# Hypothesis Definition

## What is a Hypothesis?

A hypothesis is an educated guess of why something is the way we observe in the world. We test that educated guess using experiments. Then we ask was our educated guess supported by our test or was the guess wrong and we go back to not understanding the observed phenomena.

You can think about a hypothesis two equivalent ways.

(1). A hypothesis follows the form if...then...because

~ or if you prefer ~

(2). A hypothesis is a "prediction generator," which works like this:

1. We observe something (students A performed better on tests than students B)

2. Why would that be? We come up with a hypothesis/explanation/educated guess (students who eat breakfast perform better on tests)--...and here's where we generate the prediction:

3. Therefore we predict something testable (So if students eat breakfast, then those students will do better on a test.)

4. Run an experiment by giving granola bars to a random half of the students, then measure their test scores.

The two ways of thinking about hypothesis are equivalent. Try substituting the breakfast/test example into the "If...then...because" format:

(first the prediction) IF a student eats breakfast, THEN the student will before better than students without breakfast (here comes the hypothesis) BECAUSE students who eat breakfast perform better on tests.

Some ecology students used the terms independent and dependent variable in their definitions. These are important scientific terms which you may know already. Here's a review.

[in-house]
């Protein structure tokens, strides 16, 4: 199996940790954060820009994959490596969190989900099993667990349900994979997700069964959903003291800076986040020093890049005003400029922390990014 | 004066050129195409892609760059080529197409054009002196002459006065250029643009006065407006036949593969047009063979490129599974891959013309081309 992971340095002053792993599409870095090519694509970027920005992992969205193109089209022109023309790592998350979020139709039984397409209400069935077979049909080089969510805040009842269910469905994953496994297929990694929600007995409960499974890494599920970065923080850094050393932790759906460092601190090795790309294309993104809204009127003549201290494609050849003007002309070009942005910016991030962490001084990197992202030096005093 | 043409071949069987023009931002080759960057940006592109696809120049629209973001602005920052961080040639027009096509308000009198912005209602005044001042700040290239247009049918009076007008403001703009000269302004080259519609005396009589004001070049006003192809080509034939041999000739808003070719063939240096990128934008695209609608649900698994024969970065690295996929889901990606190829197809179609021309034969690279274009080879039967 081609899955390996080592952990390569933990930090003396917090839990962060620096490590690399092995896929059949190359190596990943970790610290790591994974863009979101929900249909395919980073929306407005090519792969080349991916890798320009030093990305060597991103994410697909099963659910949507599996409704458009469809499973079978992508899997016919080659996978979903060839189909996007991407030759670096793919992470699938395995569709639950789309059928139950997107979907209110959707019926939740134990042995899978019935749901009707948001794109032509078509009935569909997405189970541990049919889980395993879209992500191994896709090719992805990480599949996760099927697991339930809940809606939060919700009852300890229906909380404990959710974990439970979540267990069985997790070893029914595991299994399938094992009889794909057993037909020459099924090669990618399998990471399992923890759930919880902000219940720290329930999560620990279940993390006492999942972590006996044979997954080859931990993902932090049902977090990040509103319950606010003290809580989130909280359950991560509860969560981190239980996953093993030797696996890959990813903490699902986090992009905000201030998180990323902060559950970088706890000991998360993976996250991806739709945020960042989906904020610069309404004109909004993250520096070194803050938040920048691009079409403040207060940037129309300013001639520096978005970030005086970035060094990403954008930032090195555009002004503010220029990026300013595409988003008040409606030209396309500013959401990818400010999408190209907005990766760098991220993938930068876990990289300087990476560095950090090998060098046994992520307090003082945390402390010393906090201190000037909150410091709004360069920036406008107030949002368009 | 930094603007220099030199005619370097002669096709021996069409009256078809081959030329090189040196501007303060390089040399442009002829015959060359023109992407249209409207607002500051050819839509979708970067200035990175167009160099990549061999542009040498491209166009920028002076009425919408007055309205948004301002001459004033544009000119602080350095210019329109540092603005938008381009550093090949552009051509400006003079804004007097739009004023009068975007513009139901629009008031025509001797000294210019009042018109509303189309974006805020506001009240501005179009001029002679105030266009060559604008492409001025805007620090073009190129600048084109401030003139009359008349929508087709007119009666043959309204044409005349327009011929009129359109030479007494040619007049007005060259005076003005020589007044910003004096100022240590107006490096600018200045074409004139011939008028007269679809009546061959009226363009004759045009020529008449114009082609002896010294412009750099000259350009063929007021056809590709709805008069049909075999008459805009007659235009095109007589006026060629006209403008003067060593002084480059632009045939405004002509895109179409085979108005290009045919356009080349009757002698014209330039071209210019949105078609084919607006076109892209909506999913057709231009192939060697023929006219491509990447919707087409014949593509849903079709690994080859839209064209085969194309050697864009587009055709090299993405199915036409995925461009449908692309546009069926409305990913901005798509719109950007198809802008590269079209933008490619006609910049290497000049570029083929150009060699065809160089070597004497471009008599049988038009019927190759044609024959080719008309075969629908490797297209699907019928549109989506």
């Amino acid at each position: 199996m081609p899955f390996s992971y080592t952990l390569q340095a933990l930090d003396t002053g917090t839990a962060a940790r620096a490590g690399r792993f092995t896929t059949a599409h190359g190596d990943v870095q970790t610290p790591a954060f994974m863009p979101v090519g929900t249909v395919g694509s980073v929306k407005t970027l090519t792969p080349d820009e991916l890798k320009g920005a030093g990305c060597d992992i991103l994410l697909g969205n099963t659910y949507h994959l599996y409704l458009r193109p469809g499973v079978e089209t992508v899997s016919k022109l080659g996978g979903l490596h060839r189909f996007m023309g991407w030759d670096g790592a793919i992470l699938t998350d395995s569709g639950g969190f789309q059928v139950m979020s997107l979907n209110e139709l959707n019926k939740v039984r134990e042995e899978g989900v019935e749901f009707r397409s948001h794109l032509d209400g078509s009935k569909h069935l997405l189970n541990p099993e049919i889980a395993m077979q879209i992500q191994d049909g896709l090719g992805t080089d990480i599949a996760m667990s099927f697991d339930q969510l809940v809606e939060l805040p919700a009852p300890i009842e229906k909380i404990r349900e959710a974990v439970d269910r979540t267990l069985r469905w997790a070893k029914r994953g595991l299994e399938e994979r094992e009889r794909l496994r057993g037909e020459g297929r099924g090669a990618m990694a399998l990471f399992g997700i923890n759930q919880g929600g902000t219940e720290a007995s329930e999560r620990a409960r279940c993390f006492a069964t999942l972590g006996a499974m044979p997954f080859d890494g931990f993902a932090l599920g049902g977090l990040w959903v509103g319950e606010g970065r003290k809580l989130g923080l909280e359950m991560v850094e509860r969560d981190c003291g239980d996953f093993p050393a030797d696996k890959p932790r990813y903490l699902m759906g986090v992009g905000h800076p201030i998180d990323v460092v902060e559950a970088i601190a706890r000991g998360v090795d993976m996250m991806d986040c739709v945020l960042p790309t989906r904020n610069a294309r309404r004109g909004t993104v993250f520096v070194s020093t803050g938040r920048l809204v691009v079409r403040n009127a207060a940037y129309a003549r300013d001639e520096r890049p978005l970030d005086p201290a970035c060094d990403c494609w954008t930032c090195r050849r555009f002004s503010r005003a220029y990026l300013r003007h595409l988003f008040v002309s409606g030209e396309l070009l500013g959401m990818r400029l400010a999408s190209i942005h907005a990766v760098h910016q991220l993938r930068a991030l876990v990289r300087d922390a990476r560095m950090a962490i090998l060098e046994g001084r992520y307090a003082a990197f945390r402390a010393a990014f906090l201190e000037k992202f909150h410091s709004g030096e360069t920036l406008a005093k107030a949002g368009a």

1. independent variable: the CAUSE, such as eating breakfast, from the example above

2. dependent variable: the EFFECT or what we're measuring. The students' test scores from above. We're testing whether the dependent variable depends on the independent variable.

You can think about a hypothesis two equivalent ways.

(1). A hypothesis follows the form if...then...because

~ or if you prefer ~

(2). A hypothesis is a "prediction generator," which works like this:

1. We observe something (students A performed better on tests than students B)

2. Why would that be? We come up with a hypothesis/explanation/educated guess (students who eat breakfast perform better on tests)--...and here's where we generate the prediction:

3. Therefore we predict something testable (So if students eat breakfast, then those students will do better on a test.)

4. Run an experiment by giving granola bars to a random half of the students, then measure their test scores.

The two ways of thinking about hypothesis are equivalent. Try substituting the breakfast/test example into the "If...then...because" format:

(first the prediction) IF a student eats breakfast, THEN the student will before better than students without breakfast (here comes the hypothesis) BECAUSE students who eat breakfast perform better on tests.

Some ecology students used the terms independent and dependent variable in their definitions. These are important scientific terms which you may know already. Here's a review.

1. independent variable: the CAUSE, such as eating breakfast, from the example above

2. dependent variable: the EFFECT or what we're measuring. The students' test scores from above. We're testing whether the dependent variable depends on the independent variable.